To most any observer, there are at least some similarities between leadership and discipleship. For example, the real focus of discipleship is on the person who is being discipled, as is the real focus of leadership. It is a moot point to have a superb leader if no one is following. If a leader points the way through a forest and there is no one to hear his directions, then the “leading” might as well have not happened at all. In fact, it didn’t!
There are other similarities. Because it’s God’s aim (Romans 12:2), the goal of a disciple-coach is transformation. Whenever we are leading, our goal is the wellbeing of the follower as their life meshes with the will of God.
It is sobering for me to entertain the idea of leading a congregation because I am not endeavoring to bring about any self-empowerment; rather, I am entering into the act of caring for followers. This keeps me from using coercion at all. All power belongs to God when it comes to either discipleship or Christian leadership.
Here is another similarity: When I become a disciple-maker, ultimately I will be replaced. Hopefully some of those I coach in following Christ will carry on the gospel beyond my years. Some of those I have coached will take my place in the very endeavors I treasure most. After all, discipleship has really happened effectively when the person I am coaching outdistances me and I must step aside.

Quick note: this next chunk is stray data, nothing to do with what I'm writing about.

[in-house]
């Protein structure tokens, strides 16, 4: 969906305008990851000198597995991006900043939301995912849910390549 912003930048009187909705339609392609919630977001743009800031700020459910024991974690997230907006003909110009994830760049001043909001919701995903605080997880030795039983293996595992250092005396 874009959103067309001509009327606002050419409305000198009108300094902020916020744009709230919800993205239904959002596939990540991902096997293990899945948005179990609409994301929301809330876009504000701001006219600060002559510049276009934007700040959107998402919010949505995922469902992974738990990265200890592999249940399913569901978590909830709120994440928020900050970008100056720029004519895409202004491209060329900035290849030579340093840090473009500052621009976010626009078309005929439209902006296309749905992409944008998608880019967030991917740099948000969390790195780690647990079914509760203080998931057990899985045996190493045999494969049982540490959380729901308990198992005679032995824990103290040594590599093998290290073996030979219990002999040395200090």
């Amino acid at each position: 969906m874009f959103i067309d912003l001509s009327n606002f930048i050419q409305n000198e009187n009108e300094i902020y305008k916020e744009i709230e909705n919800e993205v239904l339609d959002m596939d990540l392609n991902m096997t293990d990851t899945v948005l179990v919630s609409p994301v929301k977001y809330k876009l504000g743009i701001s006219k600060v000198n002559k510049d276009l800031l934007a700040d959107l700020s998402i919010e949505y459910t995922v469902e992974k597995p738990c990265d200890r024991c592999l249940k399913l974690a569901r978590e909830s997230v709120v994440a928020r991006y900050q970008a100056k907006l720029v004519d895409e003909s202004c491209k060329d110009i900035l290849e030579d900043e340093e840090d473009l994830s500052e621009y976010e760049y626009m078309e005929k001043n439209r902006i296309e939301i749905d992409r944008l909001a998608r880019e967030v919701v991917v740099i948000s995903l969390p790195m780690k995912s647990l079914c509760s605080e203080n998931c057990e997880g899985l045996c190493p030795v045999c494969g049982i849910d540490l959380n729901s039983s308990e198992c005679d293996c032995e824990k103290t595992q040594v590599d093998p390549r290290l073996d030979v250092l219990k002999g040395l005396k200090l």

The same is true for leadership. If I have been effective, I can focus my attention elsewhere and celebrate the wins of those who have learned to take the reins themselves. This is delegation; but it is also discipleship.
According to Joseph Rost in “Leadership for the Twenty-First Century,” leadership “is an influence relationship among leaders and followers who intend real changes that reflect their mutual purposes.” Influence is central to both leadership and discipleship. Leading is good when the follower knows it’s his own idea to follow in the direction the leader is leading. The purpose is mutual as a result of good leadership. Discipleship is like that too. The leader has won them over when they know it is no longer the leader’s idea. Leadership is discipleship!
W. Stephen Williams is pastor of Simpson Missionary Baptist Church and an IBSA zone consultant in southern Illinois.